Dry aging steaks at home

A little over a week ago, while in bed watching late night tv, I stumbled upon a good eats episode that focused on aging steaks at home using a porterhouse steak. I trust Alton Brown, and from his shows, I have yet to be pointed in the wrong direction, so I kept the idea in the back of my mind. Then, an opportunity presented itself, and off to the experimentation we go. So here we are with another installment of cooking with Clem. Below, I will explain how the steak in the pictures went from bright red to a very dark red in a span of about 9 days by dry aging the steak.

Coincidentally enough, a week prior to seeing the Good Eats episode, one of my friends had asked if it was possible to dry age steaks at home, and if I knew the process if one existed. I told him that I didn’t know, and that it would probably be difficult. Well, a few short weeks later, my opinions about the difficulty is completely changed, and now I know how to dry age my own steaks at home.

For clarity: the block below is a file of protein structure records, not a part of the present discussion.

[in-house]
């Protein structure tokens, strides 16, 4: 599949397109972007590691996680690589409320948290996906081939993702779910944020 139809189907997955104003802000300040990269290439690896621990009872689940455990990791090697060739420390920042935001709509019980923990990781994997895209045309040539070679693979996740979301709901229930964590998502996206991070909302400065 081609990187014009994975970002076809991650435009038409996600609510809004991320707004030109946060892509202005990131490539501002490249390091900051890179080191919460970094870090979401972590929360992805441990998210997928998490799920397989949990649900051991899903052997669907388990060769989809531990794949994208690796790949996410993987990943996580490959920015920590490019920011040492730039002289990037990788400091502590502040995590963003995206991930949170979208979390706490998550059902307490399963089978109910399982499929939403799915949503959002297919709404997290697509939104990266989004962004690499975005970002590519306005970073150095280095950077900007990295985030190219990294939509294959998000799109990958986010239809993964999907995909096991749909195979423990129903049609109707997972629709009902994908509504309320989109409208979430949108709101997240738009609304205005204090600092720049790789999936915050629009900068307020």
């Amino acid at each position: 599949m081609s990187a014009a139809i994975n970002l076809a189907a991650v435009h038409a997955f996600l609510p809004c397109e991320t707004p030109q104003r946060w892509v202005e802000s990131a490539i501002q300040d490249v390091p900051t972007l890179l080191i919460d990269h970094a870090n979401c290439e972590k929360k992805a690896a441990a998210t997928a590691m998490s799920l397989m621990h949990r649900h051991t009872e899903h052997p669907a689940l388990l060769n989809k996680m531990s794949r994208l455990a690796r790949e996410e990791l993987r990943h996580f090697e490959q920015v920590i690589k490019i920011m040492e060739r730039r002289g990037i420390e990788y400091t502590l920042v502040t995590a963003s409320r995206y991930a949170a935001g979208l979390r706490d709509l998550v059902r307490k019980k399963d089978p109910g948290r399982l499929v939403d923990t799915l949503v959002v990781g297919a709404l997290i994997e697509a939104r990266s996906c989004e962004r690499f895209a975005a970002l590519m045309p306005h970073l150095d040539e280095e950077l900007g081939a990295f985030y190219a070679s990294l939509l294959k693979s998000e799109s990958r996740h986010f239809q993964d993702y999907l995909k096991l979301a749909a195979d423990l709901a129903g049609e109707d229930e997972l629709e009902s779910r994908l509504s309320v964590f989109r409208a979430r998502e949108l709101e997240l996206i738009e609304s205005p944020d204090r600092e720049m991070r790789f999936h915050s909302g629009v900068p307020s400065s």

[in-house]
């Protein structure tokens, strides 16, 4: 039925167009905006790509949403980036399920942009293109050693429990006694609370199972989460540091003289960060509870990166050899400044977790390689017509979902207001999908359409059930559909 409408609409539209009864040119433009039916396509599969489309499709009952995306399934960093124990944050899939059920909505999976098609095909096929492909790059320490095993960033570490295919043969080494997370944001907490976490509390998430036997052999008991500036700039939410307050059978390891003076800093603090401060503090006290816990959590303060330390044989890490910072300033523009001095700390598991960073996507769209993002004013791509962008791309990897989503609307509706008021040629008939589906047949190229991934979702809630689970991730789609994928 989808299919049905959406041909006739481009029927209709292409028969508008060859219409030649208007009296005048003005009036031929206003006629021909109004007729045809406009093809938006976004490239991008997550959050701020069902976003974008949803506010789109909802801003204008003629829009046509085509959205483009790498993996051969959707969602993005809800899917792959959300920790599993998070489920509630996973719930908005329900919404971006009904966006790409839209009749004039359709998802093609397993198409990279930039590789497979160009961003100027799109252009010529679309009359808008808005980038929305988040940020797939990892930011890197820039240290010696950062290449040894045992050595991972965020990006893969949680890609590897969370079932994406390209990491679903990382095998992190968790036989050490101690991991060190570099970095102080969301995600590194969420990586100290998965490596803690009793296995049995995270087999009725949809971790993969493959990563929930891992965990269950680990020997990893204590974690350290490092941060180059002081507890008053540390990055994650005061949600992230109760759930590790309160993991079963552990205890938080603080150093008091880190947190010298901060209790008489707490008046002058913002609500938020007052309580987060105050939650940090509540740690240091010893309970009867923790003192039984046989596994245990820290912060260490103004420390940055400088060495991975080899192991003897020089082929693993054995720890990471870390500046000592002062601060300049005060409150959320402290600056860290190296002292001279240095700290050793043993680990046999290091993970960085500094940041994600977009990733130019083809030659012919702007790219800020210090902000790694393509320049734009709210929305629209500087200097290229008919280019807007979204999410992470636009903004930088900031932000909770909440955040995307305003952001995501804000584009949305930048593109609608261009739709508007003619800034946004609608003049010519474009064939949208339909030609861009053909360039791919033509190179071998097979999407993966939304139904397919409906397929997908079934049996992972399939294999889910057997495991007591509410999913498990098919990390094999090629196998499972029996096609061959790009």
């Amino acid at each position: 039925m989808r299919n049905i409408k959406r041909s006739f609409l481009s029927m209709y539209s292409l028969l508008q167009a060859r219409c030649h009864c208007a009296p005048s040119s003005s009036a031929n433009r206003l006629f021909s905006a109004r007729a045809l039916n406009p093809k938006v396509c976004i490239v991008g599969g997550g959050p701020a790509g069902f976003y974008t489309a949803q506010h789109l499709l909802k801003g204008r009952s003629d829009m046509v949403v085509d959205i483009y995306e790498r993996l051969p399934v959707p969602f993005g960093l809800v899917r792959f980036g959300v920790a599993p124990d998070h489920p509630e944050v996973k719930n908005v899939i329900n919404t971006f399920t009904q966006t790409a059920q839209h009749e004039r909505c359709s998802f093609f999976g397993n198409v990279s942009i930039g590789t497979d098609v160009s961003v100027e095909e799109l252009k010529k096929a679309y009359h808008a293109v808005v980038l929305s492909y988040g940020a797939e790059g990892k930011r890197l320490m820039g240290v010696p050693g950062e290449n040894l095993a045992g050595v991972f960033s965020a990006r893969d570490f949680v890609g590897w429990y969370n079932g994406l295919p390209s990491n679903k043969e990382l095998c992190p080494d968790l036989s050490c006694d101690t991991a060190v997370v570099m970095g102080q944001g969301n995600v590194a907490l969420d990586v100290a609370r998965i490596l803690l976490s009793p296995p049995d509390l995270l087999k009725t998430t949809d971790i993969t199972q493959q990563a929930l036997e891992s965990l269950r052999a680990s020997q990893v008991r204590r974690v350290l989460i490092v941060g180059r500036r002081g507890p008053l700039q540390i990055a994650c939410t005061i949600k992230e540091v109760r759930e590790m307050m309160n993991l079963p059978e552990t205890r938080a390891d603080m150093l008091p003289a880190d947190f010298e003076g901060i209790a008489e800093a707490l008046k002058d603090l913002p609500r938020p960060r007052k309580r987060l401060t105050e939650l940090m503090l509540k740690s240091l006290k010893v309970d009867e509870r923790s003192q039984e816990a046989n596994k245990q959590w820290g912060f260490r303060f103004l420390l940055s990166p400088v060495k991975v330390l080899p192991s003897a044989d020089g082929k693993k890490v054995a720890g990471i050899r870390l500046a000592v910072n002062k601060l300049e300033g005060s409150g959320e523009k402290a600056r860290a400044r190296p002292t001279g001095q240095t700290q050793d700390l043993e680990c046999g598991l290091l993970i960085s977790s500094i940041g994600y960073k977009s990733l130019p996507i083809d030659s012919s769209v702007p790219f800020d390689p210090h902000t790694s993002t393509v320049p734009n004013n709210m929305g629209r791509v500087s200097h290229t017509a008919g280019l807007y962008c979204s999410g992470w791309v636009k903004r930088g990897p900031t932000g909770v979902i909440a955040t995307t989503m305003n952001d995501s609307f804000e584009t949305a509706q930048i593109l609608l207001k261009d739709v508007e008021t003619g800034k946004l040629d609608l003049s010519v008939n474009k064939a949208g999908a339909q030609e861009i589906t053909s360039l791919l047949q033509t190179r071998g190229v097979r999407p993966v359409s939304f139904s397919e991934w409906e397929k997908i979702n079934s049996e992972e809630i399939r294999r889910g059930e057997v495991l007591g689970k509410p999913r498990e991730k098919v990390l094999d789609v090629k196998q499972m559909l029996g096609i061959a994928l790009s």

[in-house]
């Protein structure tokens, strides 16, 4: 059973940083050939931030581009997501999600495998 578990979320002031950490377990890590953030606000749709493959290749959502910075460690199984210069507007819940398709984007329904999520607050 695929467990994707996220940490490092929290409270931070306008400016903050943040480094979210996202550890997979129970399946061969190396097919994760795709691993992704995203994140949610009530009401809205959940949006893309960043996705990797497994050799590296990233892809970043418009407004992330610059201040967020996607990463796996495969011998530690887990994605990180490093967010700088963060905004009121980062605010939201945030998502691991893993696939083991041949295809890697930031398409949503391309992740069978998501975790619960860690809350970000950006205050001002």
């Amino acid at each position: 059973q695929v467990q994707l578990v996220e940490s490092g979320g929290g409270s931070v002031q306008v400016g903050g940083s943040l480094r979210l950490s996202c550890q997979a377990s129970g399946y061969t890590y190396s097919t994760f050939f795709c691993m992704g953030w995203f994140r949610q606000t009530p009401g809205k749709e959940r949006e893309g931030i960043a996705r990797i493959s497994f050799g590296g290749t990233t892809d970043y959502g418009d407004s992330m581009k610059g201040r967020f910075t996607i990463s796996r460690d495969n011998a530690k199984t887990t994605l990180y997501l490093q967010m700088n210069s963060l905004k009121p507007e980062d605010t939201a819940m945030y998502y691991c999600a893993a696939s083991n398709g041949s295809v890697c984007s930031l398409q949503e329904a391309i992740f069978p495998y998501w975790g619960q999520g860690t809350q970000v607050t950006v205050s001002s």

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The Tenderloin Experiment part 1 and 2

Tenderloin part 1: Filet Mignon. So after watching an episode of Alton Brown’s Good Eats; I decided that I needed to try getting a bulk cut of tenderloin, cut up, and use the different meat cuts for various uses. And what better guinea pigs to test this out on than a few of my friends. Yesterday, I cut some fillet Mignon steaks and did a steak au poivre dish. Today, I took a different cut of the meat and made Philly Cheesesteaks.


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